You are viewing this website with an old browser please update to a newer version of Internet Explorer here.

History of the Christmas Cake

The signature this week was a fruity one, with the bakers challenged to make tasty fruit cakes. Family recipes, historical cakes and local bakes filled the tent, but one of the most popular ideas was the good old Christmas cake. But when did fruitcake become a popular Christmas pud? 

Christmas cake actually started life as plum porridge, designed to line people’s stomachs after a day of religious fasting. Soon, other fruits and a dash of honey joined the plums and became the good old Christmas pudding. 

Around the 16th century, people began to use richer ingredients so the oats were removed and flour and eggs were added. The pudding started to resemble the kind of fruitcake we’d recognise today. Spices that had started to be brought over from the east were incorporated into the cake to symbolise the three wise men. Richer families could also afford to wrap their cakes in marzipan, making them look much like the Christmas cake we eat today.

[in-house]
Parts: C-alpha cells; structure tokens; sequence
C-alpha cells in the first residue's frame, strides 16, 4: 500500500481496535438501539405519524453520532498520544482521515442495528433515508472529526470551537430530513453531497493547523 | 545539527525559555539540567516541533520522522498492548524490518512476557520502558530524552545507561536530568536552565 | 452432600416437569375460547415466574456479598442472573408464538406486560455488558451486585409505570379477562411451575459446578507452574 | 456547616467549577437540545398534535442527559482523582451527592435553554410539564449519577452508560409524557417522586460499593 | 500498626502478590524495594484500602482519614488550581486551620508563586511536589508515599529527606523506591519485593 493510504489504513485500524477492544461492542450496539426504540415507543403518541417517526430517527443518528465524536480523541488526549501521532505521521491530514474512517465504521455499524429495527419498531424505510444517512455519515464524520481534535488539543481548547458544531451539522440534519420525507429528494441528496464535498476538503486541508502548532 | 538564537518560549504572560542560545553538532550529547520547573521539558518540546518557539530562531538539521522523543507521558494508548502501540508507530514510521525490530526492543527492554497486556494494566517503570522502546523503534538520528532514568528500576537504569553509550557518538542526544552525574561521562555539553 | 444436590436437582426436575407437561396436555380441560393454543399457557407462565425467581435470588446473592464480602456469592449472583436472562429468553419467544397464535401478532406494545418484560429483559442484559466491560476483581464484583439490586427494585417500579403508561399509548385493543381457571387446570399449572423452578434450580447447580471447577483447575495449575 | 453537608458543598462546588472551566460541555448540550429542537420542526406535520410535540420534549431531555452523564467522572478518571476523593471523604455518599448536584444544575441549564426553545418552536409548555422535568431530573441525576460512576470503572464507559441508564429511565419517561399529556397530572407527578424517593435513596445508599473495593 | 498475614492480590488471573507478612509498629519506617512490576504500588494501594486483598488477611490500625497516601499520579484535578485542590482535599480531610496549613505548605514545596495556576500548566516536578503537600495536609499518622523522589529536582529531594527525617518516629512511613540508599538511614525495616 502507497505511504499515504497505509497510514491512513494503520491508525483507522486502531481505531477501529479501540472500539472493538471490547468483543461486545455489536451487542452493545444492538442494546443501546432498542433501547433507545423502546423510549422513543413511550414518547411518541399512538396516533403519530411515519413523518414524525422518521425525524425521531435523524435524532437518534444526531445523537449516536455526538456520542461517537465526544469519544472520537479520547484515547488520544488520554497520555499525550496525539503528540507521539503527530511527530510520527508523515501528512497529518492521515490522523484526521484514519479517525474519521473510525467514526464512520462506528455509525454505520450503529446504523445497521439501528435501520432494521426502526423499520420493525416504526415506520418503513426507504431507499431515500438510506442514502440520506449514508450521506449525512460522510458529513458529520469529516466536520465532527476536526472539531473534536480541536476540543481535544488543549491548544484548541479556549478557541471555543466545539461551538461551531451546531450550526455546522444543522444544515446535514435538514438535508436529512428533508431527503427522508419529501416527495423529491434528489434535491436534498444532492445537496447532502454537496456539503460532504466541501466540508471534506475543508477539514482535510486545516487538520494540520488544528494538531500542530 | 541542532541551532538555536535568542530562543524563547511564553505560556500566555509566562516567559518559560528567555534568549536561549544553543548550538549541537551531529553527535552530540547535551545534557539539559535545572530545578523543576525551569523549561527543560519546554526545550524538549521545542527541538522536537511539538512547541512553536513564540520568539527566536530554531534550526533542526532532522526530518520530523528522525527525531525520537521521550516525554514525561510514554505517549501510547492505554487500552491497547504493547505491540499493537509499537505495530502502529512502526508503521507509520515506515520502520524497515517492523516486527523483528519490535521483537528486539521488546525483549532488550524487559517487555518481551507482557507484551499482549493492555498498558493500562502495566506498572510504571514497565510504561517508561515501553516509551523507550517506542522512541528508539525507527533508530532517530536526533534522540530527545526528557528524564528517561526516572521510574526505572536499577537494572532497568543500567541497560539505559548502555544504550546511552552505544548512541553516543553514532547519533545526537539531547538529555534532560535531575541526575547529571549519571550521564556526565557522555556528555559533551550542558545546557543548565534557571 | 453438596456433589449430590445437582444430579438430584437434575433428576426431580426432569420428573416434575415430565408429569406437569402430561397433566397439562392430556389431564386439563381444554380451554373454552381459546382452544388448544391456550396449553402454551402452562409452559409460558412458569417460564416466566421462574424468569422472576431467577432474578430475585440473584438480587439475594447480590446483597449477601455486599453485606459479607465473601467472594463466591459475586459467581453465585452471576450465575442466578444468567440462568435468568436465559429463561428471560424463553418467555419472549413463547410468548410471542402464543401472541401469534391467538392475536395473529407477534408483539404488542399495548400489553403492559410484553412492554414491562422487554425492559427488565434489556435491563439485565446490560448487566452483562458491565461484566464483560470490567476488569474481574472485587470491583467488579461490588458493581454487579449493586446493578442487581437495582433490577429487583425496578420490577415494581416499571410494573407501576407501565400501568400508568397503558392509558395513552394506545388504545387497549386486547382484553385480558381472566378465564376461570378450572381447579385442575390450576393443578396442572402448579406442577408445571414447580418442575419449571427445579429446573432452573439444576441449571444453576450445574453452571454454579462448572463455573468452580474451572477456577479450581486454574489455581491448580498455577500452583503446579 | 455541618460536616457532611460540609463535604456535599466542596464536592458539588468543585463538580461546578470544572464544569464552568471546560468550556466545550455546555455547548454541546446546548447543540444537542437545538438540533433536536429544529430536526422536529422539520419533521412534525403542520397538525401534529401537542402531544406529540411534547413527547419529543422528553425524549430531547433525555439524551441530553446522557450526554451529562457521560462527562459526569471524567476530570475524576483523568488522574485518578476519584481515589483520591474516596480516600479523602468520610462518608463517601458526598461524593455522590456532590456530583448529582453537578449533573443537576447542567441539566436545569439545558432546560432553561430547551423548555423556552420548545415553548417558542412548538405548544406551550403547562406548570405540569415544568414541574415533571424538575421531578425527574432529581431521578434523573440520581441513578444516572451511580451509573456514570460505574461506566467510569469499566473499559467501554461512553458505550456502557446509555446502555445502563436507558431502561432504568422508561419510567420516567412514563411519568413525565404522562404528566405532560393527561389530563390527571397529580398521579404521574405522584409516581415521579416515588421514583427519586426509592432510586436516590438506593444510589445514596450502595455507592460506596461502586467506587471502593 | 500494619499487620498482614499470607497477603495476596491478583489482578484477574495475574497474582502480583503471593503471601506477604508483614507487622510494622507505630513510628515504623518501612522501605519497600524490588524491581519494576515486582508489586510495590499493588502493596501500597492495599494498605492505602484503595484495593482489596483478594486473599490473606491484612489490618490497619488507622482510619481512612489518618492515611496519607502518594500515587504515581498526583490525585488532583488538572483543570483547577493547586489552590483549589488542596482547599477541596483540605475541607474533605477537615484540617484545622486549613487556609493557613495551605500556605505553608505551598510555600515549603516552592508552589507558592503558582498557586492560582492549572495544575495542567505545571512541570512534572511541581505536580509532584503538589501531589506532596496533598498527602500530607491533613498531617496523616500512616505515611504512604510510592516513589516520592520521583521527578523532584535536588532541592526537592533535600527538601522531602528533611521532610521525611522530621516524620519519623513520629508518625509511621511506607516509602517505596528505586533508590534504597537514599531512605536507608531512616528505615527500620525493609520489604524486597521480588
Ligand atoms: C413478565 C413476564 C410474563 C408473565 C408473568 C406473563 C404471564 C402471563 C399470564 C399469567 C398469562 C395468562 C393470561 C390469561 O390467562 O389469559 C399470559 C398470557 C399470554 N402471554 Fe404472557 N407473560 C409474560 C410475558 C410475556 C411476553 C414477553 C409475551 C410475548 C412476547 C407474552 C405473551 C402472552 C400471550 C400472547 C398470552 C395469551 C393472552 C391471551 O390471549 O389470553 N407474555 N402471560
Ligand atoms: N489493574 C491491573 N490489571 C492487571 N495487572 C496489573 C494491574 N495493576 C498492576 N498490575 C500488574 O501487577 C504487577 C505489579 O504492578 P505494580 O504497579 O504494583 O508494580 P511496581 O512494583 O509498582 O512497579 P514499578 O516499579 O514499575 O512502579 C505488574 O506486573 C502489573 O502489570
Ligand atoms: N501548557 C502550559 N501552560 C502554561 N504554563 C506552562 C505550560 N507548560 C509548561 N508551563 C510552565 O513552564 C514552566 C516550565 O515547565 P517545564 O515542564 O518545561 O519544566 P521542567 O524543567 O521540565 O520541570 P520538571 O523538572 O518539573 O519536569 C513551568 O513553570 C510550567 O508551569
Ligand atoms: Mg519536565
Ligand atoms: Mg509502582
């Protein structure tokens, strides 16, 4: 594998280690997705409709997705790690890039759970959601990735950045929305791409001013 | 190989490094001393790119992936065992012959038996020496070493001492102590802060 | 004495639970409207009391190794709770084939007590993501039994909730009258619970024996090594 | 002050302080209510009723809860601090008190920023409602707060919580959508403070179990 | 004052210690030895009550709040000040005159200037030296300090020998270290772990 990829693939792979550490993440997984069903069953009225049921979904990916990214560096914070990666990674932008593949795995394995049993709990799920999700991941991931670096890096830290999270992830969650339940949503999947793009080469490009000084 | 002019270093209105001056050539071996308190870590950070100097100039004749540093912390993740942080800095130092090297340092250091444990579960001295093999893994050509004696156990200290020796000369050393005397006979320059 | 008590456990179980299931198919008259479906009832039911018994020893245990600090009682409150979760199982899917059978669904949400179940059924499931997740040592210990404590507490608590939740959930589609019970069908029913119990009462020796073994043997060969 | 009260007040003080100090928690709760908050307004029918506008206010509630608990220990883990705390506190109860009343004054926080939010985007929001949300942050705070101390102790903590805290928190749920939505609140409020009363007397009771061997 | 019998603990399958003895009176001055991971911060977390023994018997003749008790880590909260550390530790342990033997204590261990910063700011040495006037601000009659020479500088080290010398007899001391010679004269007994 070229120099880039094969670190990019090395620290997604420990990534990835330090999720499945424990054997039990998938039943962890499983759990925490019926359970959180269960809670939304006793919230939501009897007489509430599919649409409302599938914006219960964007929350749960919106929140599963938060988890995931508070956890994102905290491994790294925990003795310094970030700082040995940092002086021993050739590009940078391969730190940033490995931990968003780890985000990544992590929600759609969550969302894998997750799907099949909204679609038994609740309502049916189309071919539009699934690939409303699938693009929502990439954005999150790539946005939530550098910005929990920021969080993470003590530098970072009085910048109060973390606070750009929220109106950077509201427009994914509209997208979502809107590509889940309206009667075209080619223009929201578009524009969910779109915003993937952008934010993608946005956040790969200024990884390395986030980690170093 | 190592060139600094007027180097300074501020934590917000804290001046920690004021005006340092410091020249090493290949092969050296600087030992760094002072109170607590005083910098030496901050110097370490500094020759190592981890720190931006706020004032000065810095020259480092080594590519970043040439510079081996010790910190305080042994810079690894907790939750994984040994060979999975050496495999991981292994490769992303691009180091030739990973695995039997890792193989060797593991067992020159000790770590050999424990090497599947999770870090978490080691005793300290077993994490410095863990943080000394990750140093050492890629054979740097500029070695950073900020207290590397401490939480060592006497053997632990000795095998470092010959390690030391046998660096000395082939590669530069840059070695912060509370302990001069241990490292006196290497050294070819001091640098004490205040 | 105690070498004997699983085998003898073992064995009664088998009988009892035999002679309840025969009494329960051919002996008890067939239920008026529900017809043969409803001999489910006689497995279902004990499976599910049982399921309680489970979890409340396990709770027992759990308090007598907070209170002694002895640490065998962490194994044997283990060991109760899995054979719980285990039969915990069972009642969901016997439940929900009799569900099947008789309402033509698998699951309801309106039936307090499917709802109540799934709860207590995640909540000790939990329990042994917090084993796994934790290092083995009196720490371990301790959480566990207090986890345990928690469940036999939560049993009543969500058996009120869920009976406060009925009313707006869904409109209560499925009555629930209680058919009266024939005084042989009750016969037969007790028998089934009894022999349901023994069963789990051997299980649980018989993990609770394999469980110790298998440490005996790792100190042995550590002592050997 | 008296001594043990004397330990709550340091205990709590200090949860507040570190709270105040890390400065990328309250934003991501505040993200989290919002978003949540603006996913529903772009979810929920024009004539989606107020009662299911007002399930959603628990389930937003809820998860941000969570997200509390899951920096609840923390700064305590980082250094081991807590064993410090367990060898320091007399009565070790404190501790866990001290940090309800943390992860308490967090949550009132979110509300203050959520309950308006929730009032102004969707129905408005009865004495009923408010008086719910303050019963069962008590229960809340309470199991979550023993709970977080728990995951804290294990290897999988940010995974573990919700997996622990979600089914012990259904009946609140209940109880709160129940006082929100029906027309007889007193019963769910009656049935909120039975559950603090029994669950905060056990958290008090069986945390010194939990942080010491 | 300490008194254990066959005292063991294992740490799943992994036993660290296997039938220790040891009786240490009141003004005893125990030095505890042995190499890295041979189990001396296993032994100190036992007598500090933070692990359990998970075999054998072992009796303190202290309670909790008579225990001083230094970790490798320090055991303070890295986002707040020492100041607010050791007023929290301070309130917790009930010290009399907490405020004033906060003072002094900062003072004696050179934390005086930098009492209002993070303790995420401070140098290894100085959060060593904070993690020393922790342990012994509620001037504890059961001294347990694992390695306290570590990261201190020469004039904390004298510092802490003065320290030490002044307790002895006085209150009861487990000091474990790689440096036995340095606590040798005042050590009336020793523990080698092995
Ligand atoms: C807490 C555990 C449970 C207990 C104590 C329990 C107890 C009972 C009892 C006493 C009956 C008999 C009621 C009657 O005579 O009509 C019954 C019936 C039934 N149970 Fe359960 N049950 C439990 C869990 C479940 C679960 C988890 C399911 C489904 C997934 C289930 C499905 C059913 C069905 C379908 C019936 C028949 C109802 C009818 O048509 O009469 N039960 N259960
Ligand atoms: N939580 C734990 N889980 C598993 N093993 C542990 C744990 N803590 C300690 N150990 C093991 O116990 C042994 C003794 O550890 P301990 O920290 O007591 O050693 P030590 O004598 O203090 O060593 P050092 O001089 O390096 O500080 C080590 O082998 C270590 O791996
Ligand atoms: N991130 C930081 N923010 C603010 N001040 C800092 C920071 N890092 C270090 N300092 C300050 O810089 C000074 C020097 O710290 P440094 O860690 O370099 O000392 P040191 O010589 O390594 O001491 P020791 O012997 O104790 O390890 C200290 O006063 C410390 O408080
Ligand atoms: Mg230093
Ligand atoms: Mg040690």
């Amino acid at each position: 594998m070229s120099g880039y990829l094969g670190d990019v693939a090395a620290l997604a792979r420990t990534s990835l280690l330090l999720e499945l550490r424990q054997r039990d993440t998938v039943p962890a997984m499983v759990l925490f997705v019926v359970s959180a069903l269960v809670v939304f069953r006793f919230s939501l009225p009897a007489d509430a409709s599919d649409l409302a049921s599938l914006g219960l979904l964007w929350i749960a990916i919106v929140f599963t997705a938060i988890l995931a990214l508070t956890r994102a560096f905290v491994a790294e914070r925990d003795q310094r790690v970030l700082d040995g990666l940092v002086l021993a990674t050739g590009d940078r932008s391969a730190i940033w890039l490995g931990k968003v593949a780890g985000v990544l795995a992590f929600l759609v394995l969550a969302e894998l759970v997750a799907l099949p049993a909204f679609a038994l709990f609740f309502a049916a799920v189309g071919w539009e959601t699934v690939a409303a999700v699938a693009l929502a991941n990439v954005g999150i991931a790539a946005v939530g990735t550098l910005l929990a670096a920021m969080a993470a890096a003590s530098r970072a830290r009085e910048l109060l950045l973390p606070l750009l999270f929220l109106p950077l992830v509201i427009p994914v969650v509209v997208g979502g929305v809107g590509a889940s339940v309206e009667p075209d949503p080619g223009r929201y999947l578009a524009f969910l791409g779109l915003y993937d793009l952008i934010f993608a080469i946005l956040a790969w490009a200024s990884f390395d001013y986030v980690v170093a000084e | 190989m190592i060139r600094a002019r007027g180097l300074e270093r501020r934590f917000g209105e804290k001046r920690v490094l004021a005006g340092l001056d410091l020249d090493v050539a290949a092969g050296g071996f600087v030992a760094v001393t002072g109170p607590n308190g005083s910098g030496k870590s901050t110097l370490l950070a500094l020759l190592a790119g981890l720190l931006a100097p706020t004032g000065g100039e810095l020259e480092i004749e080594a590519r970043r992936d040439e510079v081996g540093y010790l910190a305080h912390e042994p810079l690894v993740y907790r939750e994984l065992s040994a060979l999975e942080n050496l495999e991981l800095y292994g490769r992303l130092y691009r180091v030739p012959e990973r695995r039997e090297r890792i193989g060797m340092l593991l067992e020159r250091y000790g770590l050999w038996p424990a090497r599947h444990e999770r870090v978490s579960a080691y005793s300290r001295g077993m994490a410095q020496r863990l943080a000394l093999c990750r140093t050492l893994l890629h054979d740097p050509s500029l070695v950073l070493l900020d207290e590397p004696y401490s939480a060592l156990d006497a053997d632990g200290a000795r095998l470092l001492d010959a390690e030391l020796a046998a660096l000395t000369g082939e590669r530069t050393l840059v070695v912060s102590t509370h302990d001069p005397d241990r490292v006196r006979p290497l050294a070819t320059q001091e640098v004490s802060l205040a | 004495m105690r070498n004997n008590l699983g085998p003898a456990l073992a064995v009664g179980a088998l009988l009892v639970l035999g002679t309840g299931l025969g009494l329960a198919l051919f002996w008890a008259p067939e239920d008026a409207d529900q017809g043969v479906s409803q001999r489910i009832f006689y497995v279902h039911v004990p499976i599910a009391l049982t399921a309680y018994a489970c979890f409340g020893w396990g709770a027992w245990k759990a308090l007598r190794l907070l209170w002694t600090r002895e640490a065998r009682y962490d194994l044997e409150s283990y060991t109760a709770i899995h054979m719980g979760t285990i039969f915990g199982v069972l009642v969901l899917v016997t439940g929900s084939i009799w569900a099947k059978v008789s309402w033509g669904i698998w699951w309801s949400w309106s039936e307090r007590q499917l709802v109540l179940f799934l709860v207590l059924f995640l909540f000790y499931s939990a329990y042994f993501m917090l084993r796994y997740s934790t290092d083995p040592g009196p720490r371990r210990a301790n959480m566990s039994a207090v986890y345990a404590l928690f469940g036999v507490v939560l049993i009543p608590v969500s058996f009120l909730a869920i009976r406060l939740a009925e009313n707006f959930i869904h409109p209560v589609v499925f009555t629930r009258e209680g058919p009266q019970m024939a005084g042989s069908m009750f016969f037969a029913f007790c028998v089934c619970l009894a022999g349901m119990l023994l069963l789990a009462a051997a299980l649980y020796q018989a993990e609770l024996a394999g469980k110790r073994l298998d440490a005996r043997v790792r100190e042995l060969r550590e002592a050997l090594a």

These days, most Christmas cakes are made in advance, with festive bakers ‘feeding’ their cake with brandy, sherry or whisky until the big day. Or, like Prue and Amelia, you can quicken the process up by cooking your fruit on the hob 

You can try some of the bakers’ fruitcake recipes for yourself from the GBBO recipe page.